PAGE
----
On March 27th, Amber Keuhn, our lead stranding volunteer in HHI, responded to a deceased, female, spotted dolphin on the beach in Hilton Head. There are two species of spotted dolphins that can be found offshore in South Carolina: Pantropical spotted dolphins (Stenella attenuata) and Atlantic spotted dolphins (Stenella frontalis). Tooth counts from this animal helped us determine this to be an Atlantic spotted dolphin.
Unfortunately, no significant findings were noted during necropsy and cause of death remains unclear. However, we still collected samples that are archived at the NOAA NOS Laboratory for any future research projects.
Fun comment on Atlantic spotted dolphins:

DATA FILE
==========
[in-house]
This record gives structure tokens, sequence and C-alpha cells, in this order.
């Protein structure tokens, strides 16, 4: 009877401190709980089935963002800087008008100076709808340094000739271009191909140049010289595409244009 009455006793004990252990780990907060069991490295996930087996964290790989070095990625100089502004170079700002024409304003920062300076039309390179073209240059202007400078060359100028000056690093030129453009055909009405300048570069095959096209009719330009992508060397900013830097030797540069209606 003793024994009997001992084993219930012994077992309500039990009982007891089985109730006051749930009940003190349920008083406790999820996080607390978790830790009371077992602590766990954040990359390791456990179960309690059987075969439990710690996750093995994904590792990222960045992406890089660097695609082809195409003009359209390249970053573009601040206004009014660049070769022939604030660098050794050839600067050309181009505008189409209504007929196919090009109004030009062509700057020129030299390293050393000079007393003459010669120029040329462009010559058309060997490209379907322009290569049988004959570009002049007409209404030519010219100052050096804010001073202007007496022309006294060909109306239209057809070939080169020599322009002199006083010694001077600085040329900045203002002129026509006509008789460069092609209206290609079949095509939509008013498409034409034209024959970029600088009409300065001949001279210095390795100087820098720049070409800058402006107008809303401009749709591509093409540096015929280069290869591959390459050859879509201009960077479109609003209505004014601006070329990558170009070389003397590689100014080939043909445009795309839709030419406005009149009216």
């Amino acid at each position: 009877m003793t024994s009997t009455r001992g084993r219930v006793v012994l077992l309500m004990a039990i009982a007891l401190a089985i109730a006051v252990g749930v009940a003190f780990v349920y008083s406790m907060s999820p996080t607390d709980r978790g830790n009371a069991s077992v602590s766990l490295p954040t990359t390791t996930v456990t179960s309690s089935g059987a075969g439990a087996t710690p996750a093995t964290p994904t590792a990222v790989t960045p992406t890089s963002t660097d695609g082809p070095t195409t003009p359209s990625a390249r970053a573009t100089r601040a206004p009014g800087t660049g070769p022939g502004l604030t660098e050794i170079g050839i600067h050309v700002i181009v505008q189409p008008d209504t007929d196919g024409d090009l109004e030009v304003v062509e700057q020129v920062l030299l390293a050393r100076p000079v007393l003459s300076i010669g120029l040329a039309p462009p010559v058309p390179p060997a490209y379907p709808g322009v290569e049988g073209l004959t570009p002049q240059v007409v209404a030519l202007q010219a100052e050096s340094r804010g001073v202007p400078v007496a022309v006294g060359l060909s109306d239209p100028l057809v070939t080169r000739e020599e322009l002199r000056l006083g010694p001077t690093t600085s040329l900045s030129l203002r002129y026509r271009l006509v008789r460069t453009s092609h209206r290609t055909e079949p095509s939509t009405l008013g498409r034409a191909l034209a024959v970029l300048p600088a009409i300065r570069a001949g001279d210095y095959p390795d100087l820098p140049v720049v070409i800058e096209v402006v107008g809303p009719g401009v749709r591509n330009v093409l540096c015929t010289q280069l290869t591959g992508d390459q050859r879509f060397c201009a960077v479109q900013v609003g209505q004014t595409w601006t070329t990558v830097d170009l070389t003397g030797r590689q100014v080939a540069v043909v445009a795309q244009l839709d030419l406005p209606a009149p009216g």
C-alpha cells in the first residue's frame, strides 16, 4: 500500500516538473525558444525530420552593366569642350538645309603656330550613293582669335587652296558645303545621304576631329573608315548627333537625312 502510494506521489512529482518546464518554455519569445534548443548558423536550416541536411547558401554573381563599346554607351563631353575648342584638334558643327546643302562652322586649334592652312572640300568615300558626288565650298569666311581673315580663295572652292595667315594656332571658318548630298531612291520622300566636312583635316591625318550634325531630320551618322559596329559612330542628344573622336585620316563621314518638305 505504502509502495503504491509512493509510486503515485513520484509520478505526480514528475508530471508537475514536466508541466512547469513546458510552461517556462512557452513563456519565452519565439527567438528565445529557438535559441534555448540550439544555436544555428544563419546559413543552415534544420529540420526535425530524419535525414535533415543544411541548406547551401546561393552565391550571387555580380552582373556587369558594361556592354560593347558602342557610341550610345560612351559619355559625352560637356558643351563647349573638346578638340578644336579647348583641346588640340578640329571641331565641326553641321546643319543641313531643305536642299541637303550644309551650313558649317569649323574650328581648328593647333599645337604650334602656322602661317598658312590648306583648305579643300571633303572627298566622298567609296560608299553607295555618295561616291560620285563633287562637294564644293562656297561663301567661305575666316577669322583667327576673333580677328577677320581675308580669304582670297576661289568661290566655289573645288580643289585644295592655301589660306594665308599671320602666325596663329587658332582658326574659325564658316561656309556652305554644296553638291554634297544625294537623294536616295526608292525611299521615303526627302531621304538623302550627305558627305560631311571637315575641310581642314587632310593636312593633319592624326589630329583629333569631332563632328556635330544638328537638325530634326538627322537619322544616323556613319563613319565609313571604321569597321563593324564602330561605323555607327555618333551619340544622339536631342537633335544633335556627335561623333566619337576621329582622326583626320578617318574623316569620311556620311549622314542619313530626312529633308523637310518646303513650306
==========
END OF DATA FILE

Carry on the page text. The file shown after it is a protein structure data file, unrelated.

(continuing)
LMMN stranding tech, Nicole, interned with the Wild Dolphin Project (WDP) which is a non-profit organization that conducts long-term underwater research on Atlantic spotted dolphins in the Bahamas. Their non-invasive approach ("In their world, on their terms") has allowed researchers to observe these animals underwater in their natural habitat to study their life history, behavior, and communication.
While we rely on photo-ID of dorsal fins to identify our bottlenose dolphins here in Charleston, WDP actually relies on the different spotting patterns on each animal for identification! Spotted dolphins are not born with spots, but acquire them as they grow. Based on the extensive black and white spots on the sides and bottom, this animal that stranded would be considered "fused" and was likely 10+ years old!
Spotted dolphins are also a bit smaller and more streamlined than bottlenose dolphins and can make bottlenose dolphins look quite derpy in comparison!
Picture from Nicole: Taken while on a research trip with the Wild Dolphin Project. A large group of Atlantic spotted dolphins. All research in non-invasive and done under permit.